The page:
MP outrage over ‘conflict’ links

TASMANIAN Greens MPs are outraged that Resources Minister Paul Harriss linked a poster against the state government’s forest policy to conflict diamonds.

Resources Minister Paul Harriss

Resources Minister Paul Harriss

Mr Harriss told State Parliament yesterday that the poster, authorised by Bass Greens MHA Kim Booth, was made up of ‘‘deliberately misleading statements designed to stir up trouble and reignite the forest war’’.

The poster appears on the Green’s Facebook page and depicts a heavily forested area with the statement: ‘‘‘Tas forest products are conflict forest products – thanks, Liberals.’’

‘‘The deliberate use of the phrase ‘conflict forest products’ is clearly an attempt to link the Tasmanian forest industry with people who work with conflict minerals and conflict diamonds in Africa,’’ Mr Harriss said.

Parliament erupted, and Denison Greens MHA Cassy O’Connor said the allegations were ‘‘offensive and unfounded’’. Ms O’Connor sought to move a censure motion against Mr Harriss, but it was voted down by the government.

She said conflict diamonds were associated with rape and murder, and the government had offended anyone who had experienced rape.

Mr Harriss said the Greens were trying to ‘‘demonise Tasmania’s forest industry with disgraceful slurs linking it to mass murder, rape, slavery and extortion’’.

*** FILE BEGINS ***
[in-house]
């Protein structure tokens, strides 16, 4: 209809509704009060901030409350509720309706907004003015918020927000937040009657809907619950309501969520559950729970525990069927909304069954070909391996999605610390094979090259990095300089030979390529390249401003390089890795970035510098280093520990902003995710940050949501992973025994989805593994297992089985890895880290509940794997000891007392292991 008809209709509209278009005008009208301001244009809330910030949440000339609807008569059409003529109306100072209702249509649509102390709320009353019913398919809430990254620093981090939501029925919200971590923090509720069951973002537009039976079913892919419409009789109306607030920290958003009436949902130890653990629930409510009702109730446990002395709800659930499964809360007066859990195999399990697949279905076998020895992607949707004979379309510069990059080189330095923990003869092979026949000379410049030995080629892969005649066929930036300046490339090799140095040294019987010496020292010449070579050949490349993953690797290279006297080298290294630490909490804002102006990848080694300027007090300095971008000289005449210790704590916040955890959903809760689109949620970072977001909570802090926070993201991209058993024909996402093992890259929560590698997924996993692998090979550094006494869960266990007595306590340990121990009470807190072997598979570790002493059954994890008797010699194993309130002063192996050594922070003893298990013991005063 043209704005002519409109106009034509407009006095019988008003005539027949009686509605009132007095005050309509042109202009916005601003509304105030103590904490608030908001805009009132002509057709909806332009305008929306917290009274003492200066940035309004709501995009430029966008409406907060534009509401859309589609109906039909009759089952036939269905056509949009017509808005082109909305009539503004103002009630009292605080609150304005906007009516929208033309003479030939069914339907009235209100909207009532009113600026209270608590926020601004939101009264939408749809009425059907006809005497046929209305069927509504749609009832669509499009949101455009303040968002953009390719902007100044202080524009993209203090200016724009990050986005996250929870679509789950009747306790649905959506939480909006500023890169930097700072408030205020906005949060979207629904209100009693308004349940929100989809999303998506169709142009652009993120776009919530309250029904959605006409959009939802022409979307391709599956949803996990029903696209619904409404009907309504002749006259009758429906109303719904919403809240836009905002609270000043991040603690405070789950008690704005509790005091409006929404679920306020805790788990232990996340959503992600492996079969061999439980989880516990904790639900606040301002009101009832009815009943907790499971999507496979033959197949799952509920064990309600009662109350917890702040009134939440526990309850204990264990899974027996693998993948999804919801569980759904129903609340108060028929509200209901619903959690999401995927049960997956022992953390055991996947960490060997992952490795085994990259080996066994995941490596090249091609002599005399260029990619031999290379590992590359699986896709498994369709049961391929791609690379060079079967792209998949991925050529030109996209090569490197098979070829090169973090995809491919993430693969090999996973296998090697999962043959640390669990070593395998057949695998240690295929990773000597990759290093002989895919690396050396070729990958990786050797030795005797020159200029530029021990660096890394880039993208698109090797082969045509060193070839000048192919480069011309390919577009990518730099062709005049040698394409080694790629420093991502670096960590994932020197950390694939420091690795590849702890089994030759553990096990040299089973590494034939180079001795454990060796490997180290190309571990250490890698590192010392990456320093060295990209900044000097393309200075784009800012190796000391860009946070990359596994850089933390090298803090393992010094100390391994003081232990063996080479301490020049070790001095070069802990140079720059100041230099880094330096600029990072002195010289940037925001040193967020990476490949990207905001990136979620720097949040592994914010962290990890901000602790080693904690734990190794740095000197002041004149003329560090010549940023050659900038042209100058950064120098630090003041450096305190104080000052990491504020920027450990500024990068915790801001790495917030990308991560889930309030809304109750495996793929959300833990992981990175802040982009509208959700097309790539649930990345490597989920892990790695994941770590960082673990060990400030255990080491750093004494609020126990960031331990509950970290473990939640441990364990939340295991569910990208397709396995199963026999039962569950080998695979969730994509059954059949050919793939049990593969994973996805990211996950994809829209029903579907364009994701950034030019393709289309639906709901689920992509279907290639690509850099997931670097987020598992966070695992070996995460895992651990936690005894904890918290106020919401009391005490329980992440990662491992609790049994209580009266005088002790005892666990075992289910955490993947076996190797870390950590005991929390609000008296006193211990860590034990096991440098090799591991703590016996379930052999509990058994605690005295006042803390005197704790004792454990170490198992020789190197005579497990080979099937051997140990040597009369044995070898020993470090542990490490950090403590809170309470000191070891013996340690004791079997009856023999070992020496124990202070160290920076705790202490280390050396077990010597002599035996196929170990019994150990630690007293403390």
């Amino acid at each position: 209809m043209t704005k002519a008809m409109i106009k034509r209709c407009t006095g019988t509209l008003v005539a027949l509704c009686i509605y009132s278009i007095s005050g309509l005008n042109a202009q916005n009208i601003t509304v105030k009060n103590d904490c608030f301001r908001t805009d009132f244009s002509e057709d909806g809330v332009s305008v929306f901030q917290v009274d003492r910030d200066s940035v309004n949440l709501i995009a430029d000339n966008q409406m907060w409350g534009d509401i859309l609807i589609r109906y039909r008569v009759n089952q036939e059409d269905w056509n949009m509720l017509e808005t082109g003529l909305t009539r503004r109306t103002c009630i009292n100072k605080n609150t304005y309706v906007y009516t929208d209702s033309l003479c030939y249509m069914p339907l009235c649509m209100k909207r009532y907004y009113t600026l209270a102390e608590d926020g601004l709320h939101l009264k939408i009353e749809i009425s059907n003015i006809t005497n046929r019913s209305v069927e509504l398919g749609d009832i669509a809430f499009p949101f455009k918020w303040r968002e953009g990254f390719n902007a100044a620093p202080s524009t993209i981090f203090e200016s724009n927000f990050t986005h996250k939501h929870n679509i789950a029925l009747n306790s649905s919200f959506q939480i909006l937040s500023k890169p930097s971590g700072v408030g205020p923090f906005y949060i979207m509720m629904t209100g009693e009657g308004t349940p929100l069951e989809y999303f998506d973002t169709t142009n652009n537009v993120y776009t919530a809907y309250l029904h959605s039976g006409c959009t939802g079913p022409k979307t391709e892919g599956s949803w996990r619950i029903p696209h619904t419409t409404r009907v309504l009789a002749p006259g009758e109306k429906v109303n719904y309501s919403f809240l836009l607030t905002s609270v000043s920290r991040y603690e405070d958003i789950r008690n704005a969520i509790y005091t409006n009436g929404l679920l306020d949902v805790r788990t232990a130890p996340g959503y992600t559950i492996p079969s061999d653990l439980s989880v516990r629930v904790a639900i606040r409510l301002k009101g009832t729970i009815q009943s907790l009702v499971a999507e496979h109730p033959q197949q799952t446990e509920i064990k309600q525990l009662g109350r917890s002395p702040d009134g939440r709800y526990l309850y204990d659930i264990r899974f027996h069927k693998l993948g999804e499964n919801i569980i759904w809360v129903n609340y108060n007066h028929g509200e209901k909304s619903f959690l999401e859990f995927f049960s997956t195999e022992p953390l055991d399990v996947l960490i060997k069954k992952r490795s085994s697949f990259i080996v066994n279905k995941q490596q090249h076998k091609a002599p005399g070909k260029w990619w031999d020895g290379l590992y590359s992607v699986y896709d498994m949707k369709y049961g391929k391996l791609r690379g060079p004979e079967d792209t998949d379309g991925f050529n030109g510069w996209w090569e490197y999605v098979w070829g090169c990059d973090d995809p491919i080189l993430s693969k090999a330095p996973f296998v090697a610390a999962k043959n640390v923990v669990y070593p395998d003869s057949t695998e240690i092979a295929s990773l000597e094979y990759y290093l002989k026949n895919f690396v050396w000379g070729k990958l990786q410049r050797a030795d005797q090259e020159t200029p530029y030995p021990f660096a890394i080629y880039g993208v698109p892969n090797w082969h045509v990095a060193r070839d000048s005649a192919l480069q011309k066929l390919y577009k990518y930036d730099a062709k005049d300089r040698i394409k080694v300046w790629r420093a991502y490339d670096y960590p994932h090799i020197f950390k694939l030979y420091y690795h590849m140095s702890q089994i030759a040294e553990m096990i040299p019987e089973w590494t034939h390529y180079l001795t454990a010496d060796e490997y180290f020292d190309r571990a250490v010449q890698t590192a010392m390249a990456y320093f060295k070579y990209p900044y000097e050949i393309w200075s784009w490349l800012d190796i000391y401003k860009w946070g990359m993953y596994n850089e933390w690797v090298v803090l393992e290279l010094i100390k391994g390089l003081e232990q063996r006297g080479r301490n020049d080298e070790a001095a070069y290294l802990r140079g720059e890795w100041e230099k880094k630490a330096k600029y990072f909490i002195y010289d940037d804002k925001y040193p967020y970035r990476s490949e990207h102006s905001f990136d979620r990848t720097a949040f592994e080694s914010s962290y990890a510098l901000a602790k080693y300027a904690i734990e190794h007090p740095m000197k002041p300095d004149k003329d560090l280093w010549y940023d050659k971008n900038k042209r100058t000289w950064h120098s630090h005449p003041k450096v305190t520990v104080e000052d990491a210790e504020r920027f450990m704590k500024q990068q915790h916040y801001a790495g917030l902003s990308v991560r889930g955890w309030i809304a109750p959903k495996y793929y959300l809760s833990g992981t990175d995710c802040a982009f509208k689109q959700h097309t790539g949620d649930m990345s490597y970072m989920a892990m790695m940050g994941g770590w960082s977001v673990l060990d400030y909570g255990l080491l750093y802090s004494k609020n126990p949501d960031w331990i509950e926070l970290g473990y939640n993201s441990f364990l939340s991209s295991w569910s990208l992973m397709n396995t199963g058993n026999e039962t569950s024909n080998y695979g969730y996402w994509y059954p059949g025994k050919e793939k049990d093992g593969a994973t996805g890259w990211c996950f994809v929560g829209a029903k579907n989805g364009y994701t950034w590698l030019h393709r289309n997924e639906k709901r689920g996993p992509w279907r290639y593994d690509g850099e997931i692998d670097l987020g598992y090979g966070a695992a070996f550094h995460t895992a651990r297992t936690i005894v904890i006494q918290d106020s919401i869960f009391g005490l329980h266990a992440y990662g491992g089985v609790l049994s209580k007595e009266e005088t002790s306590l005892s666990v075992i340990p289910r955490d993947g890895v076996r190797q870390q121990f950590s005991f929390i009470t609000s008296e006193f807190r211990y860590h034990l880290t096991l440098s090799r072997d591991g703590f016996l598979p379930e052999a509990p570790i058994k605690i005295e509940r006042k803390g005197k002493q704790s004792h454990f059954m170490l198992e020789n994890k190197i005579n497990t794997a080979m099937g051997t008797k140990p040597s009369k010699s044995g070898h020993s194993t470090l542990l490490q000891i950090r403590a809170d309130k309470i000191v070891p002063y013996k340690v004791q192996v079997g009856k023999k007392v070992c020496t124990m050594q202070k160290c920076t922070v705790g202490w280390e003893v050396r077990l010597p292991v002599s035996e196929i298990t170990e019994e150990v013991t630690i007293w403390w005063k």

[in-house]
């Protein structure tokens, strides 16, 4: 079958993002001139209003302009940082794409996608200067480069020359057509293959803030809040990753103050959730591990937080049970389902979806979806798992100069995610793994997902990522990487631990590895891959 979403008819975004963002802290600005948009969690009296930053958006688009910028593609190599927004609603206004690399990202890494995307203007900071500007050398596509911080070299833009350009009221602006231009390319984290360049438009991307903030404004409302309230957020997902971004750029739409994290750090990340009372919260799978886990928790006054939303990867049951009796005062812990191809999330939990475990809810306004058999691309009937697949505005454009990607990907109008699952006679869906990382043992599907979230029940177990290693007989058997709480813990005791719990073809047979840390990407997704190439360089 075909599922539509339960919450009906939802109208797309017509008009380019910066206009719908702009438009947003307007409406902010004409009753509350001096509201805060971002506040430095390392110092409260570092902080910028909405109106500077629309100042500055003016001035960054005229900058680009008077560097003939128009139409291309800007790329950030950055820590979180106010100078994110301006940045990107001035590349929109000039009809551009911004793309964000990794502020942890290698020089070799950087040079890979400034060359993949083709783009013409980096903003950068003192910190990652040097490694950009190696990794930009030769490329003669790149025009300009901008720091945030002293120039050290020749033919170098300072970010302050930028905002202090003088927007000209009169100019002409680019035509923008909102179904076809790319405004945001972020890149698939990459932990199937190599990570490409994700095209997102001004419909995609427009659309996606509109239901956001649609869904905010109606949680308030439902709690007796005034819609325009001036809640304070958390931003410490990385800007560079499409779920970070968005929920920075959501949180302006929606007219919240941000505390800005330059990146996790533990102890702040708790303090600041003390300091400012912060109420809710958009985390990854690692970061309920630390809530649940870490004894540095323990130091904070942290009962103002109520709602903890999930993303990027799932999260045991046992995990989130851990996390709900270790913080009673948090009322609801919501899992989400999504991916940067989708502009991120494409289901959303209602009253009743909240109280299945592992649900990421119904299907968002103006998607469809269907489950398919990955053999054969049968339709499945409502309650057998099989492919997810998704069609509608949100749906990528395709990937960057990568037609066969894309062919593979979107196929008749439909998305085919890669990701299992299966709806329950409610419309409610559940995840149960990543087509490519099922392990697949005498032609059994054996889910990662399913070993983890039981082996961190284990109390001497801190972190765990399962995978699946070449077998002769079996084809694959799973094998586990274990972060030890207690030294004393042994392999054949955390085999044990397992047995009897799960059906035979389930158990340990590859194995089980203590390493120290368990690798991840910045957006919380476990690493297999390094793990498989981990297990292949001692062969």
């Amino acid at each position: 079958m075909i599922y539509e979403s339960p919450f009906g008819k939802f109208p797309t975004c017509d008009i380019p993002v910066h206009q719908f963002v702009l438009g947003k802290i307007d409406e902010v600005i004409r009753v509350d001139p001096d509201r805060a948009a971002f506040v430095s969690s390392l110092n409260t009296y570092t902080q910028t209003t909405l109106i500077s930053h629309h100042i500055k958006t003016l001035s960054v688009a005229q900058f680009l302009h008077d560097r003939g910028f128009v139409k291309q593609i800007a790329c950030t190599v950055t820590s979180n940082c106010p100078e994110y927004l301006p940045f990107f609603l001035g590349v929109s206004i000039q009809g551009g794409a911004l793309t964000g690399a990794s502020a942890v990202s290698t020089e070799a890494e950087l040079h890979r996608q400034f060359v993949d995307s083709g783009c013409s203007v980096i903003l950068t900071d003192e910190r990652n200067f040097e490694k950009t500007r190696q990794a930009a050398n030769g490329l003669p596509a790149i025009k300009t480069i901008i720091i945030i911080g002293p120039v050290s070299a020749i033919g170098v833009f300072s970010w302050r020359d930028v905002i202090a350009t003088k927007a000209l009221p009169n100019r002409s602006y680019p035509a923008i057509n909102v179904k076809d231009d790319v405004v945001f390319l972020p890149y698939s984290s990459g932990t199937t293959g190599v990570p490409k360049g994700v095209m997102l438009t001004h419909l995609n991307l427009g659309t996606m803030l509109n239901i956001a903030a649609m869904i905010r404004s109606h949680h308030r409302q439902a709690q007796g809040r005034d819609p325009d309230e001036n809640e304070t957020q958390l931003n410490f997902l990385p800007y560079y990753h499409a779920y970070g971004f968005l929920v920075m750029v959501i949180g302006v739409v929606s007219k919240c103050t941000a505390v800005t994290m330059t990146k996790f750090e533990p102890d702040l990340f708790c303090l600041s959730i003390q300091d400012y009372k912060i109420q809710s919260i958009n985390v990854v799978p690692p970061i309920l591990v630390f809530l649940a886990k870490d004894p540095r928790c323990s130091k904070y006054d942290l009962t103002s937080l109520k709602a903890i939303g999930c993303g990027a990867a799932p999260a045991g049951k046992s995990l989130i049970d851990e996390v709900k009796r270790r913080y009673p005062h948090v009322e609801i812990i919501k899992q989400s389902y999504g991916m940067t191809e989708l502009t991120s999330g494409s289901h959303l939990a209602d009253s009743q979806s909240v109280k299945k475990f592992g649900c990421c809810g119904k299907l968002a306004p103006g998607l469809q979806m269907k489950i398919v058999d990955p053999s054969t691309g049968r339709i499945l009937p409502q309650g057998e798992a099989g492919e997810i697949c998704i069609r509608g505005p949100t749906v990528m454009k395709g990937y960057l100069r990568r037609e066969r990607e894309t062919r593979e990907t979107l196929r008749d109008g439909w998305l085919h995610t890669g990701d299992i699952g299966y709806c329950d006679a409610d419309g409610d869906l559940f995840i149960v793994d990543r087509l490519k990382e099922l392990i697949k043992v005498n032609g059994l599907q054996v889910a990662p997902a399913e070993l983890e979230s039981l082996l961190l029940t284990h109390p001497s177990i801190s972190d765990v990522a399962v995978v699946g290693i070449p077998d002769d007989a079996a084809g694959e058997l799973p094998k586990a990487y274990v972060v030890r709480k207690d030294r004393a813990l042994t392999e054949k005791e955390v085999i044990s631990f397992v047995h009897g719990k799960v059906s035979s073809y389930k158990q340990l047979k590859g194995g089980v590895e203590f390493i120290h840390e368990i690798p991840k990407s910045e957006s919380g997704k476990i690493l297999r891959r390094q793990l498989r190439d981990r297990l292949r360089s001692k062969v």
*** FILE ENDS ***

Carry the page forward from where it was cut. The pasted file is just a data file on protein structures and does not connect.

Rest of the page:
‘‘These terms are well understood, and defined by Amnesty International, as referring to the black-market sale of resources by rebels and warlords to fund their campaigns of unimaginable violence,’’ Mr Harriss said.

‘‘I, like Ms O’Connor, am highly offended by the content of that poster, they should take it down from their Facebook page,’’ he said. He denied the accusation was a stunt.

Opposition Leader Bryan Green said Mr Harriss was ‘‘inciting war over forestry’’.

‘‘Instead of getting on with the job, Mr Harriss proved again today he is only interested in doing all he can to promote conflict and division in Tasmania communities,’’ Mr Green said.

‘‘That is not leadership, it is not acting in the best interests of the forest industry.’’

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